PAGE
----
Gaining power causes discomfort. When trying to gain power, hoping to increase their pleasure, people find themselves wracked with guilt and paranoia. Macbeth sees how lucky the dead and powerless Duncan really is when he comments

"In restless ecstasy. Duncan is in his grave;
After life's fitful fever he sleeps well.
Treason has done his worst; nor steel, nor poison,
Malice domestic, foreign levy, nothing,
Can touch him further." (Act III, Scene 2, p. 358)

Duncan has no power but faces no threats either. He is much safer than Macbeth, who lives in fear of losing the throne. As he observed, "To be thus is nothing, / But to be safely thus." (Act III, Scene 1, p. 355) His power as king wasn’t really as great as he though it would be, and his power is really for nothing because he feels so threatened. The same idea is found again when his wife opines

"Nought's had, all's spent,
Where our desire is got without content.
'Tis safer to be that which we destroy
Than by destruction dwell in doubtful joy." (Act III, Scene 2, p. 358)

Everything they had done to gain the power they desired just led to greater discomfort, as they found the dead were much happier than they. Macbeth echoes her thoughts, saying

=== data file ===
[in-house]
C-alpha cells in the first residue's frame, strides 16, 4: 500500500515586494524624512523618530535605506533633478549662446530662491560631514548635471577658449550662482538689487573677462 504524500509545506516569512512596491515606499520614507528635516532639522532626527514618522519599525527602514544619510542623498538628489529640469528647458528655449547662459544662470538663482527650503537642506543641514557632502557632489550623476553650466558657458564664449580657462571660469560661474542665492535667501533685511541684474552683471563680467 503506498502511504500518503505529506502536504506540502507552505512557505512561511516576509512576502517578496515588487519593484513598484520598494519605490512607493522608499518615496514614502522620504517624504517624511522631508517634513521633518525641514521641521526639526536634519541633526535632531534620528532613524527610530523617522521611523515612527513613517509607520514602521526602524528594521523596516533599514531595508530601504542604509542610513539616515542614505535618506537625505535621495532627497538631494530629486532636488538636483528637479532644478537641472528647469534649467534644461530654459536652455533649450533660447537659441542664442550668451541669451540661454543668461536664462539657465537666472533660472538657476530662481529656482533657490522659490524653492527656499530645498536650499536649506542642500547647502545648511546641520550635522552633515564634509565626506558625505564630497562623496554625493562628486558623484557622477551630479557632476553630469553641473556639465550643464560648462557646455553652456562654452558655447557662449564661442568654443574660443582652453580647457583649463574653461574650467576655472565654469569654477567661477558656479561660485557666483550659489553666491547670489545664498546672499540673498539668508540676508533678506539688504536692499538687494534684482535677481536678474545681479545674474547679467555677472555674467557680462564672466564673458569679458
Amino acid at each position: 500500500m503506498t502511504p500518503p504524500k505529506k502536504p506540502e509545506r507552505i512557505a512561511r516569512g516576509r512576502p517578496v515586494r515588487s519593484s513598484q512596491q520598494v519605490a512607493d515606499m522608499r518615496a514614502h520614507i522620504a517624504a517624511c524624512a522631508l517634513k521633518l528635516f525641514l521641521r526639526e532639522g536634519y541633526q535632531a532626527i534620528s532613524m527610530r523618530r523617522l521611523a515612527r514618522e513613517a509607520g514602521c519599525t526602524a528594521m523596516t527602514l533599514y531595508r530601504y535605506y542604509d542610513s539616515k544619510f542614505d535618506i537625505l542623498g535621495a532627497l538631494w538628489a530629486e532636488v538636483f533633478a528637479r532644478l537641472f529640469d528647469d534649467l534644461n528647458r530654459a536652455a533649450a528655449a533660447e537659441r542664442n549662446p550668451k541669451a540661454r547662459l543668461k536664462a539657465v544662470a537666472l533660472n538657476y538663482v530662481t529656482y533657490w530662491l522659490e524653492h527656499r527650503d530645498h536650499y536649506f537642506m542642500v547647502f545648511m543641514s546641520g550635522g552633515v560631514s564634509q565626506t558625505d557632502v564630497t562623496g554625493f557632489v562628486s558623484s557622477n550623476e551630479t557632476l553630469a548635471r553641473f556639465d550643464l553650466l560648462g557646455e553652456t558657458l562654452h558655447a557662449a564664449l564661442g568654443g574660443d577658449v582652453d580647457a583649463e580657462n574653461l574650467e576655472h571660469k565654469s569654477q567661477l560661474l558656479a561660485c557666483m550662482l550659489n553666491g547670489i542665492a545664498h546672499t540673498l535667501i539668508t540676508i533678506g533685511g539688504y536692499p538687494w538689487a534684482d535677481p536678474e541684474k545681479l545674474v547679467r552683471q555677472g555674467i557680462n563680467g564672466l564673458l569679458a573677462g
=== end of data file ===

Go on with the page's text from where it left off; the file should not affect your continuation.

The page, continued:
"Better be with the dead,
Whom we, to gain our peace, have sent to peace,
Than on the torture of the mind to lie
In restless ecstasy." (Act III, Scene 2, p. 358)

After the murder, Lady Macbeth is troubled by feelings of guilt, making her sleep fitful and uncomfortable. "Out, damned spot! Out, I say! One- two -why then 'tis time to do't. Hell is murky. Fie, my lord, fie! A soldier, and afeard? What need we fear who knows it, when none can call our power to account? Yet who would have thought the old man to have had so much blood in him?" (Act V, Scene 1, p. 382) Lady Macbeth is suffering from an illness of her own cause. The power brought with it much suffering and trouble.

Though people seek both power and pleasant security, the two ends are in conflict. The power of knowledge and the pursuit of power lead to a decline in comfort, and those without power find the most comfort. Macbeth and his wife find power to be troublesome, with those they killed even enjoying a more pleasant life. Like trying to measure two factors with precision, trying to reach both goals to a high degree is impossible. At the same time, the two are able to decline together. One must always seek a balance between complacent security and dangerous pursuit of power.

Works Cited:

Shakespeare, William. Macbeth. New York: Penguin Books,1987.